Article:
I surmise that if the United States were not so intimately meshed with Philippine interests, meaning that their interests to a large extent in the Asian region are married to Philippine territory, people, resources and politics, China would be seriously in partnership with the Philippines for all sorts of joint development ventures to extract oli, gas and many other minerals found in Philippine land and seas. But China has not been able to have its way for several centuries, afflicted as it had been by its own warring factions, foreign intervention, and the picking up of the pieces when Mao and communism established firm control. Today, though, China has reached superpower status in both trade and armament. It stands shoulder to shoulder with the United States, and may be an inch or so taller if its greater population and central control over its people and resources are taken into consideration. Today, China is flexing its muscles, not necessarily to bully the Philippines, but to send a message to the United States that Asia belongs to China more than it belongs to the United States. It is a necessary message, but it is a dangerous one for Filipinos who have become married to America in more ways than one.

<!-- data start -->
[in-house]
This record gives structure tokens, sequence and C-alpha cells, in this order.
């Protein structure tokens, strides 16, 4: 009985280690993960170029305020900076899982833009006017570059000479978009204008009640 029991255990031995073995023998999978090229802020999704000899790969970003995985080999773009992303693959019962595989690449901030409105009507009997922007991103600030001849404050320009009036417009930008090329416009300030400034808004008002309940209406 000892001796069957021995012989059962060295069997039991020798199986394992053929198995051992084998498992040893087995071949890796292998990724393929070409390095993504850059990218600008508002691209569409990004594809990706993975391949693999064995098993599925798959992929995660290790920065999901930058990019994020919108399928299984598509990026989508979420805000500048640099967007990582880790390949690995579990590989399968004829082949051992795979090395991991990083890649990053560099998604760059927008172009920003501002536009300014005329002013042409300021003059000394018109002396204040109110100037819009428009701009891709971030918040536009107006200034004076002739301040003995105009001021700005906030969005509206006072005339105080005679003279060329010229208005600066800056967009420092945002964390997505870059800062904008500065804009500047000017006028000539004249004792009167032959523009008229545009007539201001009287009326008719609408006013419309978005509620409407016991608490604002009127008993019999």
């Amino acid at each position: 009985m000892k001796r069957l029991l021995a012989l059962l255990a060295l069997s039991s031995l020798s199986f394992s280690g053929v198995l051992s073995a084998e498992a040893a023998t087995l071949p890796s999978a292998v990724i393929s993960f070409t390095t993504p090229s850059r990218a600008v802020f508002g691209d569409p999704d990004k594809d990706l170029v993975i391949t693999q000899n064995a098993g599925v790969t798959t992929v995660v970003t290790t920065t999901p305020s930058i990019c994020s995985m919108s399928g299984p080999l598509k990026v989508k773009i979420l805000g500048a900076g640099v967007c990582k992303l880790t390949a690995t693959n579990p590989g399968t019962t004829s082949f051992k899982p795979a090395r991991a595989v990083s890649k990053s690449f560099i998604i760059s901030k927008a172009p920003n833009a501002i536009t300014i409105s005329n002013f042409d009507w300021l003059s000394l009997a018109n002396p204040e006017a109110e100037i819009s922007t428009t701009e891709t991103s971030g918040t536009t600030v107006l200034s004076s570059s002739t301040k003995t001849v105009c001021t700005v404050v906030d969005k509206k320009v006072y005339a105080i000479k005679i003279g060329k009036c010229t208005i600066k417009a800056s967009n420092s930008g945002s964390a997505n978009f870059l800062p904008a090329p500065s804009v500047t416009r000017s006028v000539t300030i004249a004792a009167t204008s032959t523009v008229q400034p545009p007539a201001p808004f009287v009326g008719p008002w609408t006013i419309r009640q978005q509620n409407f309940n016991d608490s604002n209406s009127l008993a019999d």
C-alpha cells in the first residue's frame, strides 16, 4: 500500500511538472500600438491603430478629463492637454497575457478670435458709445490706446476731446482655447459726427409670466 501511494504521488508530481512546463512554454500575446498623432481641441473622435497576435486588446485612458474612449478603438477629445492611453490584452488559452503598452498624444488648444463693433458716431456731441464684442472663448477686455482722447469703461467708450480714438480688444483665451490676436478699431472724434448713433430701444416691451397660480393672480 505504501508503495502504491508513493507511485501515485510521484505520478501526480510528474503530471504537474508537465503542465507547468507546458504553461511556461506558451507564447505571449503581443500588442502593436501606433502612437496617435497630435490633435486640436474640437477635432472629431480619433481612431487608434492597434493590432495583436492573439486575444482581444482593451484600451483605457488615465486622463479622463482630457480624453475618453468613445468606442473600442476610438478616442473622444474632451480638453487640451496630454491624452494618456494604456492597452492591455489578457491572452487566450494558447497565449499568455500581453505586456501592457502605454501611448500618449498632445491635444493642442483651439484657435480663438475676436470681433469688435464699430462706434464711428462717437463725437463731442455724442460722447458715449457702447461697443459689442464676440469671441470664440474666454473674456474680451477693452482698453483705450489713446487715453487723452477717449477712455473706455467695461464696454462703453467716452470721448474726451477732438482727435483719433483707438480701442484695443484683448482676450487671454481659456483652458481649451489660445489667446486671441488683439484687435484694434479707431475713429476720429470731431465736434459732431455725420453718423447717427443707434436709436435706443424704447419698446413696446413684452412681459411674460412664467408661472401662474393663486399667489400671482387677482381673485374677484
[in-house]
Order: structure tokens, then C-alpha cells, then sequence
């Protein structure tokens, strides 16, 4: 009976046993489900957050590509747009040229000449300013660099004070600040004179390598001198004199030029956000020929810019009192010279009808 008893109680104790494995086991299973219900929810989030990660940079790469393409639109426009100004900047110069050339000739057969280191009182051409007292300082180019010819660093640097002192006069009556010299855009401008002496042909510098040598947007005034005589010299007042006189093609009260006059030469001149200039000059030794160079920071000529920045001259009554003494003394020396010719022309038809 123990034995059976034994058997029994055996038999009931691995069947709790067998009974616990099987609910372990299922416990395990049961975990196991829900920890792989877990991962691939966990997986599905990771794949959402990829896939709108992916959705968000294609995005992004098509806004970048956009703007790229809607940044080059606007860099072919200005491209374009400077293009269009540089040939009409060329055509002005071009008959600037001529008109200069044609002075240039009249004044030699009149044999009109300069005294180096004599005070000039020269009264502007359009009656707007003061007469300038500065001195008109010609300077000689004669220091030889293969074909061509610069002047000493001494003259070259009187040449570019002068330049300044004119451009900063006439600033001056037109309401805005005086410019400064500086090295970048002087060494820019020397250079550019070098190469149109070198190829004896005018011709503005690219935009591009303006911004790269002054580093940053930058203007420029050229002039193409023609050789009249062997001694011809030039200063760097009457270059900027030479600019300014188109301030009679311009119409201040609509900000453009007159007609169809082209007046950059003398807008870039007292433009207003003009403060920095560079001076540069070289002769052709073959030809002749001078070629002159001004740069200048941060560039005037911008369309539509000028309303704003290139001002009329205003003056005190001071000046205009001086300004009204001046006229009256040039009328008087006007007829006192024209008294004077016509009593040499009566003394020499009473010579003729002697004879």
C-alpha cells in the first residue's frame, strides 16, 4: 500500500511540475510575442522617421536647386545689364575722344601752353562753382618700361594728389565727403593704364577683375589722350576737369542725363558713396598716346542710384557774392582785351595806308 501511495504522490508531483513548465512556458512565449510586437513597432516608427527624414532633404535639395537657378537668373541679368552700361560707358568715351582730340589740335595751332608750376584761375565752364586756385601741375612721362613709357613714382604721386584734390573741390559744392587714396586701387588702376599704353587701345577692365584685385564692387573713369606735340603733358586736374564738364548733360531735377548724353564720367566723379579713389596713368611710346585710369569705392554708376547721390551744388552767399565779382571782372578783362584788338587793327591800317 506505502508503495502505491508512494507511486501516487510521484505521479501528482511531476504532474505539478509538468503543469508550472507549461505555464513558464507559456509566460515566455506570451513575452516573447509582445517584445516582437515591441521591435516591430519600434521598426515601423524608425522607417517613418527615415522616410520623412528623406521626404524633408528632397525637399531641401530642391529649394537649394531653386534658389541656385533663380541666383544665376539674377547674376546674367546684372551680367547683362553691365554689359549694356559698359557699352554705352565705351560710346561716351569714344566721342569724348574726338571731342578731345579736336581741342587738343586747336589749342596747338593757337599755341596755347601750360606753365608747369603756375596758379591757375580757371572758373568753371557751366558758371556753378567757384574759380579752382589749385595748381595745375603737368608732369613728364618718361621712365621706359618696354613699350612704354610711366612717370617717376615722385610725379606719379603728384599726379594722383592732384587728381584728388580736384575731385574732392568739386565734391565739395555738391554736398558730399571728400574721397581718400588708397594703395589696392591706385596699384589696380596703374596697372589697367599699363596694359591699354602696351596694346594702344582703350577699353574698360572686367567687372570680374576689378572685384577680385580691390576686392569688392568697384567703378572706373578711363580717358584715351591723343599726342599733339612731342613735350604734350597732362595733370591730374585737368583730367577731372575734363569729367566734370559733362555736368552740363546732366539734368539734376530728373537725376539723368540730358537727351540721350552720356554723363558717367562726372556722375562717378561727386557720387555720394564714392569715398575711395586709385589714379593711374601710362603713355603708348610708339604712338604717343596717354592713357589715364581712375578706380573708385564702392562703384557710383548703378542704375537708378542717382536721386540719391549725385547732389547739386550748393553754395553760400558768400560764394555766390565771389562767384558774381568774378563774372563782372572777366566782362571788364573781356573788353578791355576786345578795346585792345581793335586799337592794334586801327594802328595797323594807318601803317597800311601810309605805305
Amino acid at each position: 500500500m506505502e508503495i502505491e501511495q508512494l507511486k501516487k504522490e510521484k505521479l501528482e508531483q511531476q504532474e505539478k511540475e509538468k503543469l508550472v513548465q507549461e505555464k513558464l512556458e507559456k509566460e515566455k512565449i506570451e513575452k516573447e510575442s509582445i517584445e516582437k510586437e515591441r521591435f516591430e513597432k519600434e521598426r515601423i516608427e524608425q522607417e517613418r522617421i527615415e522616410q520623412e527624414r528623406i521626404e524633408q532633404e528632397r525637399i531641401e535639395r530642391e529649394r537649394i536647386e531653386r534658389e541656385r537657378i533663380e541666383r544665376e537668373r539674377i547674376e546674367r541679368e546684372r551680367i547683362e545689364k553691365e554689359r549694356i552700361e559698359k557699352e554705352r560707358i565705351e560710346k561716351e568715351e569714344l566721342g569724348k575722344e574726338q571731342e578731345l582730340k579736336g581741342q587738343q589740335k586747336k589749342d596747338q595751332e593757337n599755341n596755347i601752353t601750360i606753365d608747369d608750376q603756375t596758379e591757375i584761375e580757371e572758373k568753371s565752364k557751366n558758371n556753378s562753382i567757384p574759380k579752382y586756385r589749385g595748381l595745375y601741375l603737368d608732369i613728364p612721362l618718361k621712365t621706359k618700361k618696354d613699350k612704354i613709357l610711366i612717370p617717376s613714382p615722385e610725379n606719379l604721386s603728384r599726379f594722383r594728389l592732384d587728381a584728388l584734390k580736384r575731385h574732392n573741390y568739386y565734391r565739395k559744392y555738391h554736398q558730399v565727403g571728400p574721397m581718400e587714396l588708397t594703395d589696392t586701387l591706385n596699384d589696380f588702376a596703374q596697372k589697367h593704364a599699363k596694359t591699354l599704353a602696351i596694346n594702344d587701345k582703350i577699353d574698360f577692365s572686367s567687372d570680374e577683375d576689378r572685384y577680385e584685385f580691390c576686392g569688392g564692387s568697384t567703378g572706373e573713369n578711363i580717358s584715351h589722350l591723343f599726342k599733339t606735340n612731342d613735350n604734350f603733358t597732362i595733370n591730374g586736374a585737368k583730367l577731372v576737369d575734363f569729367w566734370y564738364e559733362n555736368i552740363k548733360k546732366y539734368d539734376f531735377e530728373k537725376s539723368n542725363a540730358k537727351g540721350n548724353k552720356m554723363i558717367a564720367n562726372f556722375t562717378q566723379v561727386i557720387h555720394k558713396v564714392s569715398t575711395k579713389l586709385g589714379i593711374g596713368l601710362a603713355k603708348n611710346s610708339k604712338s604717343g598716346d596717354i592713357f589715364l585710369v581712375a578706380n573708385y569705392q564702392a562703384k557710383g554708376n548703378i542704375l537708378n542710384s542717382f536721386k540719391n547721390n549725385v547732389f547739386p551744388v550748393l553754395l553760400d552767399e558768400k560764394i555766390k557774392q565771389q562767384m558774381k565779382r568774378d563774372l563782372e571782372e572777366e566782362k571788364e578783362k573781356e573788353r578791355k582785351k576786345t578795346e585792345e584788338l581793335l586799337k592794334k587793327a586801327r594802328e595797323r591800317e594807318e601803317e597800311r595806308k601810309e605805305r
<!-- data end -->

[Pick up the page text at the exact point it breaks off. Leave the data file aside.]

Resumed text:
A weak nation has to surrender some, if not most, of its most precious rights, privileges, or demands – whether to Chian or the Philippines. Weakness carries a price that is bitter. Yet, that bitterness can become the trigger of a journey to strength. Many times in the history of nations, that bitter pill is not only subservience or submission, it is also war and death. Filipinos cannot forever avoid the bitter part of growing up. Discipline and sacrifice, the bedrock of nation-building, are virtues we must develop in ourselves beyond the natural talents we have in abundance. Let us use the present issue over Scarborough Shoal as the first motivation to reflect and resolve these questions I asked in a Facebook Page named “Defending Scarborough, Defending the Philippines” – as follows:
“It is not the wish of Filipinos to wade into conflict with neighbor China. Our roots are deeply connected, and our blood even more. But there is a point when all Filipinos must ask ourselves the question, “What are we without control of our land? Who do we become, brown Chinese?”
The answer to this question will lead us to the another question, “How important is it for us to be Filipino, the race born of our homeland, the Philippines, of which Scarborough is part of? Is it important for us to defend our rights over our territory, for ourselves and for our race, those living now and those who will come after us? Is it important enough for us to risk all, if not now, when?”